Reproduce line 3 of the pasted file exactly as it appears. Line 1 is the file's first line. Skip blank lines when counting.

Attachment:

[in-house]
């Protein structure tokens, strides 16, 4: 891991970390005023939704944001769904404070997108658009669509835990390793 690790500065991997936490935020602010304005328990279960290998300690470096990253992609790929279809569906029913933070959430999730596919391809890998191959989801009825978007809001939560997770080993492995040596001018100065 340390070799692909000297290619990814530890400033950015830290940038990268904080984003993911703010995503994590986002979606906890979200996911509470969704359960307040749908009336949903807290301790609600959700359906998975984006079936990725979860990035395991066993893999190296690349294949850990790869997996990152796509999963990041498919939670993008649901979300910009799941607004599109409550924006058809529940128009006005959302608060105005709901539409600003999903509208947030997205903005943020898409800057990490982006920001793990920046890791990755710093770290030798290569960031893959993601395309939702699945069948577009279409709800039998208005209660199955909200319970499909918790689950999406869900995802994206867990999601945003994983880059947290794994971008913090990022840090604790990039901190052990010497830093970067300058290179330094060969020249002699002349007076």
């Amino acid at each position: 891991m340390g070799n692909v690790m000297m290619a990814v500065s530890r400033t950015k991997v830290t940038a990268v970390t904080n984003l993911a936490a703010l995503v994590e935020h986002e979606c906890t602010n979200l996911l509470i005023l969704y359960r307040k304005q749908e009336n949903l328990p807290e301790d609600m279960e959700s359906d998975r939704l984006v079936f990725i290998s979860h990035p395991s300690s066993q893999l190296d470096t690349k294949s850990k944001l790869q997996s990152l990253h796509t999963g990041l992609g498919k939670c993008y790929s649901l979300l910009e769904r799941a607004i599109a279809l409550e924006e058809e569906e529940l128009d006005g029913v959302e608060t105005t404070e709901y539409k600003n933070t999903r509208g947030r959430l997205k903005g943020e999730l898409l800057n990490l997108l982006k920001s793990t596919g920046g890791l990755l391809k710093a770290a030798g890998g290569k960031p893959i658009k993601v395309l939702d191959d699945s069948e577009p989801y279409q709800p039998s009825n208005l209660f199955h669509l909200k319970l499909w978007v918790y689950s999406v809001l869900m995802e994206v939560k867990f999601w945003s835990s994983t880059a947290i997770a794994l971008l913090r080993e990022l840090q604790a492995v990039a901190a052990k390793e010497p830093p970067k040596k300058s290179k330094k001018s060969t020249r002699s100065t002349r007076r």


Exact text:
């Amino acid at each position: 891991m340390g070799n692909v690790m000297m290619a990814v500065s530890r400033t950015k991997v830290t940038a990268v970390t904080n984003l993911a936490a703010l995503v994590e935020h986002e979606c906890t602010n979200l996911l509470i005023l969704y359960r307040k304005q749908e009336n949903l328990p807290e301790d609600m279960e959700s359906d998975r939704l984006v079936f990725i290998s979860h990035p395991s300690s066993q893999l190296d470096t690349k294949s850990k944001l790869q997996s990152l990253h796509t999963g990041l992609g498919k939670c993008y790929s649901l979300l910009e769904r799941a607004i599109a279809l409550e924006e058809e569906e529940l128009d006005g029913v959302e608060t105005t404070e709901y539409k600003n933070t999903r509208g947030r959430l997205k903005g943020e999730l898409l800057n990490l997108l982006k920001s793990t596919g920046g890791l990755l391809k710093a770290a030798g890998g290569k960031p893959i658009k993601v395309l939702d191959d699945s069948e577009p989801y279409q709800p039998s009825n208005l209660f199955h669509l909200k319970l499909w978007v918790y689950s999406v809001l869900m995802e994206v939560k867990f999601w945003s835990s994983t880059a947290i997770a794994l971008l913090r080993e990022l840090q604790a492995v990039a901190a052990k390793e010497p830093p970067k040596k300058s290179k330094k001018s060969t020249r002699s100065t002349r007076r």